[This article was first published in Crikey on 27 November, but I forgot that I hadn’t re-posted here.]
Evidence-based policy! National Broadband Network! Australia 2020 Summit! After 11 years of Howard’s opportunism and fear-mongering, Ruddish mantras sounded like… well, like “Fresh Thinking”.
But one year on, precisely none of the NBN has been built. The Summit produced nothing. The Cyber-Safety Plan is trialling (again) unworkable internet filters while Senator Conroy accuses everyone of being a pervert.
Tenders for the NBN only closed yesterday, and Telstra’s off-grid bid means we’re probably in for months of legal battles. Although the network is intended to cover 98% of households, David Kennedy from Ovum Research reckons it’ll take three years to reach the first 50% — that’s 2012.
Even then, the NBN will only deliver 12Mbit/second. France, Korea, Japan and perhaps others are already moving to 100Mbit/s. France TÃ©lÃ©com reckons that over the next five years some 40% of the French population will have four companies competing to deliver fibre all the way to the home (FTTH), not the NBN’s fibre to the node (FTTN).
The OECD estimates that “Average demand of a household for bandwidth is expected to be around 50 Mbit/s downstream and 10-50 Mbit/s upstream for the period 2010-2020,” needed for the parallel consumption of HDTV, radio, videoconferencing, security — and as Crikey reader Brefney Ruhl wrote yesterday, everything connected with cloud computing.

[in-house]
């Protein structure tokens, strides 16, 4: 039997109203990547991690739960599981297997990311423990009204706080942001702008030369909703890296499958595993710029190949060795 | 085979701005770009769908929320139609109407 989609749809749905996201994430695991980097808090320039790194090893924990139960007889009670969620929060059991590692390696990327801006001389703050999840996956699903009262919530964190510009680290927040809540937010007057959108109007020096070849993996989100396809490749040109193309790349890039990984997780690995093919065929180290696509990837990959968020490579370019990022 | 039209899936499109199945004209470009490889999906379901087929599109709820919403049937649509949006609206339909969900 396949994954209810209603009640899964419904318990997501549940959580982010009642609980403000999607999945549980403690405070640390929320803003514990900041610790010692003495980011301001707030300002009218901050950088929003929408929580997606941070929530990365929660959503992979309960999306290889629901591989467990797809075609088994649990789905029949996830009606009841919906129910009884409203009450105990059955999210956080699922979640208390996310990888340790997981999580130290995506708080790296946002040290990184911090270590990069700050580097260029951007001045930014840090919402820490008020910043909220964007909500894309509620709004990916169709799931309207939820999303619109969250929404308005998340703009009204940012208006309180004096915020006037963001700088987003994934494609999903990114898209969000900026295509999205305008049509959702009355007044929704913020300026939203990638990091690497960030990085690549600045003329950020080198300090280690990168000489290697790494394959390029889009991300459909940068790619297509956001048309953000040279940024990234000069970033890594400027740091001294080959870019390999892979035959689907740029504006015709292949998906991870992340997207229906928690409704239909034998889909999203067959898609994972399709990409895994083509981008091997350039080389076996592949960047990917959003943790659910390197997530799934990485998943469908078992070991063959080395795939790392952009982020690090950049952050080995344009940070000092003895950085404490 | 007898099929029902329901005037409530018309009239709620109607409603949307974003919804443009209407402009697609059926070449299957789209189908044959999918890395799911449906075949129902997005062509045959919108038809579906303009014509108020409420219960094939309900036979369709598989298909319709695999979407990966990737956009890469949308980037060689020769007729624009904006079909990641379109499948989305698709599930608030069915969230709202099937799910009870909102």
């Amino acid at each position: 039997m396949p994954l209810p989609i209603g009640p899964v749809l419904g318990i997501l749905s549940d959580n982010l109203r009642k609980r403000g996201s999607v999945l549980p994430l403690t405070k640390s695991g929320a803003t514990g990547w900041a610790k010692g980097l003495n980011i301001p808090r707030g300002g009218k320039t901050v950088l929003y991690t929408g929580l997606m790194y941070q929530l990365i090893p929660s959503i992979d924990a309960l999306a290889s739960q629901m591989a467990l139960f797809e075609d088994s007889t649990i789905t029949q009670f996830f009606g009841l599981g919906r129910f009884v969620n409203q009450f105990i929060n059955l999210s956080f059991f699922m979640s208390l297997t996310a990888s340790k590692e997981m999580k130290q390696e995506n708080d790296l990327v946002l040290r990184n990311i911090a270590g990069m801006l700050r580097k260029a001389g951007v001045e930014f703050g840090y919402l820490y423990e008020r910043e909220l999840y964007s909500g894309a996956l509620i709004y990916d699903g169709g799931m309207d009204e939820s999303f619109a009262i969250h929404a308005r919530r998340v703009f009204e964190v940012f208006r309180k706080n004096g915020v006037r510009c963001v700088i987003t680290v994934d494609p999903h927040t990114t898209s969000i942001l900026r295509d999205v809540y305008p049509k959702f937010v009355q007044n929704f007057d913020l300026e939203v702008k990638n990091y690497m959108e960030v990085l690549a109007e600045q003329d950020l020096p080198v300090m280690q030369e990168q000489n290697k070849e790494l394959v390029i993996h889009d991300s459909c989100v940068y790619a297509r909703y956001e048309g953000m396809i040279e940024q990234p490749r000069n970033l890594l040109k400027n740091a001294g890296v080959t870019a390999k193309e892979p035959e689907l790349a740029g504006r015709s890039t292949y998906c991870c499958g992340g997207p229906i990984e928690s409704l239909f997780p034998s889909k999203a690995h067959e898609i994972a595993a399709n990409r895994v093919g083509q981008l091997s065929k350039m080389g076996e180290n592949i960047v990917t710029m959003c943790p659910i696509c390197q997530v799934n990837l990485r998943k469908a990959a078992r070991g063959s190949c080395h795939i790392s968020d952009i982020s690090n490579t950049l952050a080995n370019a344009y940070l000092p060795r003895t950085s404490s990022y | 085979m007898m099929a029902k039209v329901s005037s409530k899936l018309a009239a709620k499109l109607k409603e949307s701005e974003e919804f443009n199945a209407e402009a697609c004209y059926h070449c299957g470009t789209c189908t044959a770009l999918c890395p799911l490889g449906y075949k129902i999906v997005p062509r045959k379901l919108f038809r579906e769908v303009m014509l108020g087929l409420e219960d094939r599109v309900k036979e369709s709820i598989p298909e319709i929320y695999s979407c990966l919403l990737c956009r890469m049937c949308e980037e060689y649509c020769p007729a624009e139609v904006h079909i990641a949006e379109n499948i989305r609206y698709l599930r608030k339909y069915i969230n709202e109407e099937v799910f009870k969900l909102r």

During the Howard years, Australia dropped from the world’s third-best Internet infrastructure after the US and Finland to somewhere completely out of the top 10. Rudd’s building a below-average network, incapable of delivering even a quarter of the needed bandwidth. Or if Telstra gets its way, the bandwidth but to only 90% of the population.
When he starts building it, that is.
The Australia 2020 Summit was hardly aware the internet existed. The “governance” section of the Final Report of the Australia 2020 Summit mentioned it just twice seriously, and then only to say that, hey, it could be used, somehow. The other streams were equally clueless.
Then there’s Senator Conroy’s Rabbit-Proof Firewall. Despite wishful thinking by protect-the-children lobbyists, the government’s own research shows how deeply flawed any ISP-level filtering would be. This week The Greens announced their opposition to filters and Liberal Senator Nick Minchin labelled them “misguided and deeply unpopular”. The legislation won’t pass the Senate and, as one analysis suggests, without legislation it probably can’t be done.
But the government is continuing with more trials. Tuesday night @KevinRuddPM even tweeted “We’re waiting for tech evidence from a live trial but we’ll have more info online soon.” But the evidence already shows that filtering can never work. Asking the question again won’t give a different answer.
Sounds to me like they’re stalling. Or completely, utterly clueless.